The Story of Tea gives you a thorough account of what you would see and hear if you owned a tea company and traveled to origin to talk to producers and source teas.
The Heisses, who own Tea Trekker, provide a collection of information they have gathered over the years, especially in regard to Chinese teas. By reading their accounts, one gets the impression that they have watched traditional and modern processing methods in detail. And they have seen people at work creating all kinds of teas- from your basket-fired green teas, to yellow teas, to pu’ers.
This is the kind of book that is probably in the back room (or retail shelf) of many tea shops you encounter. It is easy to imagine a tea server being asked a tougher tea question, responding, “let me check on that for you,” then dashing to the book to search for the answer.
That is not to say that every answer found will be the correct one. As with many who collect their facts on the ground in distant lands, right answers get refined over years of talking to different experts and double-checking what you have been told. I’m not convinced of their descriptions of zheng shan xiao zhong, lapsang souchong, and my investigation into yan xiao zhong. But I too am on the path of confirming these truths.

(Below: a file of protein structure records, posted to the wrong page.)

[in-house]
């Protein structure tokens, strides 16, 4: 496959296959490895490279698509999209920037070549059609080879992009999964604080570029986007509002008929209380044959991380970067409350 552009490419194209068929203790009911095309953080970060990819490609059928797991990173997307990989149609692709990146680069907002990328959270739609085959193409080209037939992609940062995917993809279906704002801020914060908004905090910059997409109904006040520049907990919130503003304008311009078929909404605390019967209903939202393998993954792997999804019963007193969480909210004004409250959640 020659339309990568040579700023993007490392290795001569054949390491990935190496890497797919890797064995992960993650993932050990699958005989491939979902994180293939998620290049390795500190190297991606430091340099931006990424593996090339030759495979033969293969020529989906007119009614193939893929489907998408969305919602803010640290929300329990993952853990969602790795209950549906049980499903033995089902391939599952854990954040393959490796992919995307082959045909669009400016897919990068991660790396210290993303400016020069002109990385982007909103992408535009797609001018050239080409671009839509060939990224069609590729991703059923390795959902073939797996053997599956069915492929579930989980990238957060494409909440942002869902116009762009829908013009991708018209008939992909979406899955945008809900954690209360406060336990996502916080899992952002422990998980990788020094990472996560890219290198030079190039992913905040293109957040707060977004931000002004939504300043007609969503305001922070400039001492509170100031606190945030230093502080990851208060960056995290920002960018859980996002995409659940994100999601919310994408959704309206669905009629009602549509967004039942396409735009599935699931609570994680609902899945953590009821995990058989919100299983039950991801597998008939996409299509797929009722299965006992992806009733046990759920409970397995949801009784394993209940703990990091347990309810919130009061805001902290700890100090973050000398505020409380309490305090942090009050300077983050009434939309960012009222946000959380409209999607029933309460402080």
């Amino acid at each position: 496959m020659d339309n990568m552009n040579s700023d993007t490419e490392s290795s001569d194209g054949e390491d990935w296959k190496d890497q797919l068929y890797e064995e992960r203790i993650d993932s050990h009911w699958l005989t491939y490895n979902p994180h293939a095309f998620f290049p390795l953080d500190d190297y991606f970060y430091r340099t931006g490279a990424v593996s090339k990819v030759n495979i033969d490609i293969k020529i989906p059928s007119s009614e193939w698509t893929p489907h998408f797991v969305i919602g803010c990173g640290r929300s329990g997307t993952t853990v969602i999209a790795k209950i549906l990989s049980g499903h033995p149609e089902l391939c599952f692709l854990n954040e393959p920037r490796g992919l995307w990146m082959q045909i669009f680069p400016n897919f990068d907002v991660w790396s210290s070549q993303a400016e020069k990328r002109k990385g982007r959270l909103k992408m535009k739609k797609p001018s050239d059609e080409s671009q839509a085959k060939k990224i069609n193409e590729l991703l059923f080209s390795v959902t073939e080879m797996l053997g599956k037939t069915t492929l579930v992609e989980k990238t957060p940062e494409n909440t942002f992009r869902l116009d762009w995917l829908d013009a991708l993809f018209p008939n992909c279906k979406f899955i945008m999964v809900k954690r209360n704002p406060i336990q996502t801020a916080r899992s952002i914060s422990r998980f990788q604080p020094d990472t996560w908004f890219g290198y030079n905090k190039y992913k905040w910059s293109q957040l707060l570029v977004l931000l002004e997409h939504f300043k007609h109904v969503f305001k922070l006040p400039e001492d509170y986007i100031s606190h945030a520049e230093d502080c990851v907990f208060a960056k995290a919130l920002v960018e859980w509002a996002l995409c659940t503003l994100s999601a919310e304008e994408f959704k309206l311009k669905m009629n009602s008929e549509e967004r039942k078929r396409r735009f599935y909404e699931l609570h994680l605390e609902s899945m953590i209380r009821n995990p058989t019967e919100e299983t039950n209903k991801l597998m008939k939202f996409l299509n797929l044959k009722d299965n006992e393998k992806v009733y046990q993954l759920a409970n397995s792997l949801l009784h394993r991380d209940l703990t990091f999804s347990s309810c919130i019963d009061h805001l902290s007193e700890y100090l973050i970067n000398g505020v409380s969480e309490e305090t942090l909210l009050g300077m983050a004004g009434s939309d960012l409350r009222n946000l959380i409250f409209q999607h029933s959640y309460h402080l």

There are other valuable aspects of the book:
- An Encyclopedia of Tea- introducing many of the recognized kinds of tea available
- Tea Culture- with descriptions of tea ceremonies and pointers on how tea is prepared
- Photos- many are small to make room for more text, but they are numerous and contribute to illustrating the text’s content
In short, this is one you most likely want to consider adding to your library.
Walker Tea Review- a tea blog with tea reviews and tea tastings.
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